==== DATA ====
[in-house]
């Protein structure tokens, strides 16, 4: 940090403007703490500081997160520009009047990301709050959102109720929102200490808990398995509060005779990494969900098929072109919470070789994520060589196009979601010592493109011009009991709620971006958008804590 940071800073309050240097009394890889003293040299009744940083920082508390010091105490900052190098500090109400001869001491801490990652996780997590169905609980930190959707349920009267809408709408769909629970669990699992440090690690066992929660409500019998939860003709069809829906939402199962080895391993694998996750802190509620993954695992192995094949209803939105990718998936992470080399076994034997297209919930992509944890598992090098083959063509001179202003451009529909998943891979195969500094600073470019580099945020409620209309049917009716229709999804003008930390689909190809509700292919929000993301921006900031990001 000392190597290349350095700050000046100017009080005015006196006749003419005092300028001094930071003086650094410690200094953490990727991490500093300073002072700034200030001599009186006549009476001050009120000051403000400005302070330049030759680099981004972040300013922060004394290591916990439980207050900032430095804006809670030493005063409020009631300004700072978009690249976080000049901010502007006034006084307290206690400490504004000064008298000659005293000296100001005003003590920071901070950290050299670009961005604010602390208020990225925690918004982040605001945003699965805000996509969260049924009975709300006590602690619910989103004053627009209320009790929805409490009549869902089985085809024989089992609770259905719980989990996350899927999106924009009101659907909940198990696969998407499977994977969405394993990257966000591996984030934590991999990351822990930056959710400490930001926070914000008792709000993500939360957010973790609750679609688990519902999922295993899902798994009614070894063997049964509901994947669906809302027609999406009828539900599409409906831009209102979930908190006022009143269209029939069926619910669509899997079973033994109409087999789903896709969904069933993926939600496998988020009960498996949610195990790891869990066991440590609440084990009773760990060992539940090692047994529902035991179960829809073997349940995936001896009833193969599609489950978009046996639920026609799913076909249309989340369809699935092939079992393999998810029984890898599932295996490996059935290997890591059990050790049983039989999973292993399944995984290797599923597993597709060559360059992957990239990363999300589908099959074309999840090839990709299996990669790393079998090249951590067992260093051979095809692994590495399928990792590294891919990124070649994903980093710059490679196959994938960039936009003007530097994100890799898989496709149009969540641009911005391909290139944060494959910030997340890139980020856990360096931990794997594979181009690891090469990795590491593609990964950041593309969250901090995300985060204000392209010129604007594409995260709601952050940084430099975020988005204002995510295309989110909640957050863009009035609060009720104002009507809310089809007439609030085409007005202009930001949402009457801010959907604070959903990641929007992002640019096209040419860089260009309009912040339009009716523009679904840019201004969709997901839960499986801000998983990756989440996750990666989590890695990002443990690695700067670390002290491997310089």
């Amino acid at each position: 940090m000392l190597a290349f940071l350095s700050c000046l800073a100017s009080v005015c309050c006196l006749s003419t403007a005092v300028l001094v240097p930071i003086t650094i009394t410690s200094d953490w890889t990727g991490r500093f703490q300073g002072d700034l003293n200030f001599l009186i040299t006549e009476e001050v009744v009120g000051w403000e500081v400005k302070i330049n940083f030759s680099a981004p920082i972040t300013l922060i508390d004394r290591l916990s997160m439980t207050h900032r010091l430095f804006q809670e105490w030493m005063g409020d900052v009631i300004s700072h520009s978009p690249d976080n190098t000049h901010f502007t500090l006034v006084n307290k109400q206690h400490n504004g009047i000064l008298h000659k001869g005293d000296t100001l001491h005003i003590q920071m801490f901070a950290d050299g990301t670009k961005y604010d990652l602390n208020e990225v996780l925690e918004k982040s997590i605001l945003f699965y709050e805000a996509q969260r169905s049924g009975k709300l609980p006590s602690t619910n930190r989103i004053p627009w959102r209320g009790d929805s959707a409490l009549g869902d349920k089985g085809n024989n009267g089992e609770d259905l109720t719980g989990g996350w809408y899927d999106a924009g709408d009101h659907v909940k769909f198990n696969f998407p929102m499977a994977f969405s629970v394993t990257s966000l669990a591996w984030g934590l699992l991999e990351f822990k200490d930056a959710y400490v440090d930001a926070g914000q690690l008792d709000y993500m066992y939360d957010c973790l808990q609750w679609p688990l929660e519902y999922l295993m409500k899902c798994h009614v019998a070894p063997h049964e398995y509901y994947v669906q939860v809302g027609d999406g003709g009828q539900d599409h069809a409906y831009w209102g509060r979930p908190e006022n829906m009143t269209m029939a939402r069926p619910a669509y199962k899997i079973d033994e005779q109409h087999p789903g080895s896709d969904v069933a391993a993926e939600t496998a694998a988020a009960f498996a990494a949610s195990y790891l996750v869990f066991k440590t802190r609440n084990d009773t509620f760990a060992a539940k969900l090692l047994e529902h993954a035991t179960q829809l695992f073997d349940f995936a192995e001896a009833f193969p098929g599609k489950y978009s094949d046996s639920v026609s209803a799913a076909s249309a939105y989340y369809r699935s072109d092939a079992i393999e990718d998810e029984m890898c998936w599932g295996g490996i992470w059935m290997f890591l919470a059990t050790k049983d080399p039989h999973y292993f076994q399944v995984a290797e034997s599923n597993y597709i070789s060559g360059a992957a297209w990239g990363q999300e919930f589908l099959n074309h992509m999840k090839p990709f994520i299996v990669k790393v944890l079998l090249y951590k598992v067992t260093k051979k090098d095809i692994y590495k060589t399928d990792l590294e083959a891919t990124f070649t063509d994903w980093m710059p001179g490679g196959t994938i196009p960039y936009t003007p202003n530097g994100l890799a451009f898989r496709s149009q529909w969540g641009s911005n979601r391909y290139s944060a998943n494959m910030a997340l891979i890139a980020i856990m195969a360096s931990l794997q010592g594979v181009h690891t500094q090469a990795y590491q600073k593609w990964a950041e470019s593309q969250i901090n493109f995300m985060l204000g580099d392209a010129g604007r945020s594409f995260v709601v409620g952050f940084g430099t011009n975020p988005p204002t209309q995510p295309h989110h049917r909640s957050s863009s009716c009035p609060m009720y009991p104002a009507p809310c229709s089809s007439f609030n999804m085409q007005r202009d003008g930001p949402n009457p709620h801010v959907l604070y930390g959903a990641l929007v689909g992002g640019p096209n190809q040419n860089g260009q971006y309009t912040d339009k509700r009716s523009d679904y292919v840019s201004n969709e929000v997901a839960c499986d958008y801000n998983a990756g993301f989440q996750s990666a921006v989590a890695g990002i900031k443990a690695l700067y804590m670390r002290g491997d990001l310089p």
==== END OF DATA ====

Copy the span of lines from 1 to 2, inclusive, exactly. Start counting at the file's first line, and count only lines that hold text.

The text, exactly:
[in-house]
């Protein structure tokens, strides 16, 4: 940090403007703490500081997160520009009047990301709050959102109720929102200490808990398995509060005779990494969900098929072109919470070789994520060589196009979601010592493109011009009991709620971006958008804590 940071800073309050240097009394890889003293040299009744940083920082508390010091105490900052190098500090109400001869001491801490990652996780997590169905609980930190959707349920009267809408709408769909629970669990699992440090690690066992929660409500019998939860003709069809829906939402199962080895391993694998996750802190509620993954695992192995094949209803939105990718998936992470080399076994034997297209919930992509944890598992090098083959063509001179202003451009529909998943891979195969500094600073470019580099945020409620209309049917009716229709999804003008930390689909190809509700292919929000993301921006900031990001 000392190597290349350095700050000046100017009080005015006196006749003419005092300028001094930071003086650094410690200094953490990727991490500093300073002072700034200030001599009186006549009476001050009120000051403000400005302070330049030759680099981004972040300013922060004394290591916990439980207050900032430095804006809670030493005063409020009631300004700072978009690249976080000049901010502007006034006084307290206690400490504004000064008298000659005293000296100001005003003590920071901070950290050299670009961005604010602390208020990225925690918004982040605001945003699965805000996509969260049924009975709300006590602690619910989103004053627009209320009790929805409490009549869902089985085809024989089992609770259905719980989990996350899927999106924009009101659907909940198990696969998407499977994977969405394993990257966000591996984030934590991999990351822990930056959710400490930001926070914000008792709000993500939360957010973790609750679609688990519902999922295993899902798994009614070894063997049964509901994947669906809302027609999406009828539900599409409906831009209102979930908190006022009143269209029939069926619910669509899997079973033994109409087999789903896709969904069933993926939600496998988020009960498996949610195990790891869990066991440590609440084990009773760990060992539940090692047994529902035991179960829809073997349940995936001896009833193969599609489950978009046996639920026609799913076909249309989340369809699935092939079992393999998810029984890898599932295996490996059935290997890591059990050790049983039989999973292993399944995984290797599923597993597709060559360059992957990239990363999300589908099959074309999840090839990709299996990669790393079998090249951590067992260093051979095809692994590495399928990792590294891919990124070649994903980093710059490679196959994938960039936009003007530097994100890799898989496709149009969540641009911005391909290139944060494959910030997340890139980020856990360096931990794997594979181009690891090469990795590491593609990964950041593309969250901090995300985060204000392209010129604007594409995260709601952050940084430099975020988005204002995510295309989110909640957050863009009035609060009720104002009507809310089809007439609030085409007005202009930001949402009457801010959907604070959903990641929007992002640019096209040419860089260009309009912040339009009716523009679904840019201004969709997901839960499986801000998983990756989440996750990666989590890695990002443990690695700067670390002290491997310089």